For many years, America has been in accelerating spiritual, moral, and political decline, each symbiotic with the other. God has dealt with us mercifully. He has allowed us to see the consequences of our sin through increased violence, crime, massive storms, calamities, and political failures to remind us of our need to turn to Him. God deals directly with individuals and with nations. And each of us has an impact on the welfare and destiny of our nation for good or for evil. Our sins, unrepented of, not only impact our own lives, but our families, our churches, and our nation. Our courageous acts of faith and righteousness and consistent godly behavior has great impact as well.
Even amid a confused and sin-laden society, God is using relatively small bands of believers who are wholly committed to Him and who trust in Him to access His miracles and mercies in America, despite our nation's shocking spiritual, moral, and political divide. Amid the darkness can be seen the fruit of a growing army of believers and churches that God has stirred to humble themselves, pray, seek God's face, and turn from their wicked ways. As that remnant grows over time, I believe God's grace will permeate our entire nation. People and churches will be changed and the kind of righteousness that God says exalts a nation will also. While wickedness is on the increase now, the time may come when righteousness begins to supplant the evil. With the decline of wickedness and the rise of righteousness, godless leaders who have managed to increase wickedness through laws that have corrupted our children, our schools, our cities, and states will be supplanted as well.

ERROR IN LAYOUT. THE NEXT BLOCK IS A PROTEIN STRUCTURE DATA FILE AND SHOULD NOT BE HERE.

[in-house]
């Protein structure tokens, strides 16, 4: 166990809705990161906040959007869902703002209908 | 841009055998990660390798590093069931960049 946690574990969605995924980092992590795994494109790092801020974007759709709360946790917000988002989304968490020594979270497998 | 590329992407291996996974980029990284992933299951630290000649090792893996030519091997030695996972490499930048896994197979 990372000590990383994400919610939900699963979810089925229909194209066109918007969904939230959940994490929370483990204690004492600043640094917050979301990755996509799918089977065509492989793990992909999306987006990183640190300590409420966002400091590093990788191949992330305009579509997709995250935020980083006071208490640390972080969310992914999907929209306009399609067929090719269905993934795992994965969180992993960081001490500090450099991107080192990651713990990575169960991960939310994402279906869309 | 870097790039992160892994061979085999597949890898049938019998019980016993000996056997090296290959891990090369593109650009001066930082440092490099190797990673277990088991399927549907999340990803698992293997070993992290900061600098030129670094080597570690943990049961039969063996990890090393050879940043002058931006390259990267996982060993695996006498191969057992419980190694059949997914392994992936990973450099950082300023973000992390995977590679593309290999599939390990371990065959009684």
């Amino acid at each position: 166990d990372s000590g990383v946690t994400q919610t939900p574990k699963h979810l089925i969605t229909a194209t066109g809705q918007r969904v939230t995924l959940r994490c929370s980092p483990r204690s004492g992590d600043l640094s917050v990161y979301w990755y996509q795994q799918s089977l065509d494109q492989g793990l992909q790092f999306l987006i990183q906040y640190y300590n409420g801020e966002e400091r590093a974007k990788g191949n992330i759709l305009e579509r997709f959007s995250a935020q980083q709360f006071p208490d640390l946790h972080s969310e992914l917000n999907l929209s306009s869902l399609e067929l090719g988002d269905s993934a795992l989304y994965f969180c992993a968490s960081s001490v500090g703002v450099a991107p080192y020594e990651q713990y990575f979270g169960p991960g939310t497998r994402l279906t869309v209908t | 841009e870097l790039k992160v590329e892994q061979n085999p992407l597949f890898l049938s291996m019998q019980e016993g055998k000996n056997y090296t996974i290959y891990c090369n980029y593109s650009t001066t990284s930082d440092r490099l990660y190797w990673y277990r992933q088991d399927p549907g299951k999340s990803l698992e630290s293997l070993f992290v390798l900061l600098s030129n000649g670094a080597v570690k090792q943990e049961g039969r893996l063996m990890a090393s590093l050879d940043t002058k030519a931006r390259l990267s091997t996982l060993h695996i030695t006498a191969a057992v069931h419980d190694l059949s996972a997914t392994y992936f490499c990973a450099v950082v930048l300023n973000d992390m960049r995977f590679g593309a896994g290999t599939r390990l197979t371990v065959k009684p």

The people of Judah experienced renewal under King Jehoshaphat. Assaulted by an overwhelming enemy force, Judah was helpless (read 2 Chr 20:1-30). "Jehoshaphat feared, and set himself to seek the Lord, and proclaimed a fast throughout all Judah." The people fixed their eyes, not on their own army or weapons, nor on some distant ally's help. Rather, they fixed their eyes squarely on the living God, trusting Him. As they did, the prophet said, "You will not need to fight in this battle. Position yourselves, stand still and see the salvation of the Lord...!" They trusted God. Jehoshaphat sent singers to lead the army. But the Lord set ambushes for their enemies and when the Judean army arrived, they found nothing but dead bodies. The enemy armies had turned against themselves and not a single soldier survived.
If a remnant of believing Americans remains faithful and continues to grow, it is just a matter of time before God will use His people and our nation to open wide the doors of entire nations now closed to the gospel. We could see that happen in North Korea, if we will persist in repentance and prayer. Meanwhile, we must continue to press on in urging our fellow believers and countrymen to receive God's grace and turn wholeheartedly to Him. More and more are turning and praying. More and more are getting the vision to be salt AND light, devoting themselves to evangelism and to transforming our culture through transformed character, teaching, and preaching of the word of God as it applies to our culture -- publicly encouraging what is good and denouncing what is evil -- and offering and leading communities with godly solutions.